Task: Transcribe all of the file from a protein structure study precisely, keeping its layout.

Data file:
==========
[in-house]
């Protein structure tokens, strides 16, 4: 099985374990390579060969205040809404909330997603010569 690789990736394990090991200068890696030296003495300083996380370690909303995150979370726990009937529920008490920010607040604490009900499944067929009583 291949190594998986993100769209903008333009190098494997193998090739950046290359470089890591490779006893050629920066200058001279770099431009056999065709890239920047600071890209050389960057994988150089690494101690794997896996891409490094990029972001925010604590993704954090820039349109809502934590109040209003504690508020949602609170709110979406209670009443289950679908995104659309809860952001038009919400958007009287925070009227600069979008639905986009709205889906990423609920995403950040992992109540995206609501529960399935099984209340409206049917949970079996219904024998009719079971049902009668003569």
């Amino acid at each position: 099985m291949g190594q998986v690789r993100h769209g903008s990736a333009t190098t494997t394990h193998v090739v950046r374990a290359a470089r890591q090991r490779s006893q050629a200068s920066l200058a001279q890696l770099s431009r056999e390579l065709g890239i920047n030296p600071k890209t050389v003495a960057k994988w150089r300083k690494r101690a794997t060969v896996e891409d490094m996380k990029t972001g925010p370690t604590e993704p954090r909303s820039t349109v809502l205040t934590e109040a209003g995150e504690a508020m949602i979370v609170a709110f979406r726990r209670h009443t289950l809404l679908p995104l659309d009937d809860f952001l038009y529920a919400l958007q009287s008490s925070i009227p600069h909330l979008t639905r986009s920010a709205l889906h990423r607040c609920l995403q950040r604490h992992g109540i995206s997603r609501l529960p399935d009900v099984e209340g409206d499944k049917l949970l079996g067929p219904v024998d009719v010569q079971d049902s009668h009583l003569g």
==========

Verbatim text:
[in-house]
């Protein structure tokens, strides 16, 4: 099985374990390579060969205040809404909330997603010569 690789990736394990090991200068890696030296003495300083996380370690909303995150979370726990009937529920008490920010607040604490009900499944067929009583 291949190594998986993100769209903008333009190098494997193998090739950046290359470089890591490779006893050629920066200058001279770099431009056999065709890239920047600071890209050389960057994988150089690494101690794997896996891409490094990029972001925010604590993704954090820039349109809502934590109040209003504690508020949602609170709110979406209670009443289950679908995104659309809860952001038009919400958007009287925070009227600069979008639905986009709205889906990423609920995403950040992992109540995206609501529960399935099984209340409206049917949970079996219904024998009719079971049902009668003569």
């Amino acid at each position: 099985m291949g190594q998986v690789r993100h769209g903008s990736a333009t190098t494997t394990h193998v090739v950046r374990a290359a470089r890591q090991r490779s006893q050629a200068s920066l200058a001279q890696l770099s431009r056999e390579l065709g890239i920047n030296p600071k890209t050389v003495a960057k994988w150089r300083k690494r101690a794997t060969v896996e891409d490094m996380k990029t972001g925010p370690t604590e993704p954090r909303s820039t349109v809502l205040t934590e109040a209003g995150e504690a508020m949602i979370v609170a709110f979406r726990r209670h009443t289950l809404l679908p995104l659309d009937d809860f952001l038009y529920a919400l958007q009287s008490s925070i009227p600069h909330l979008t639905r986009s920010a709205l889906h990423r607040c609920l995403q950040r604490h992992g109540i995206s997603r609501l529960p399935d009900v099984e209340g409206d499944k049917l949970l079996g067929p219904v024998d009719v010569q079971d049902s009668h009583l003569g």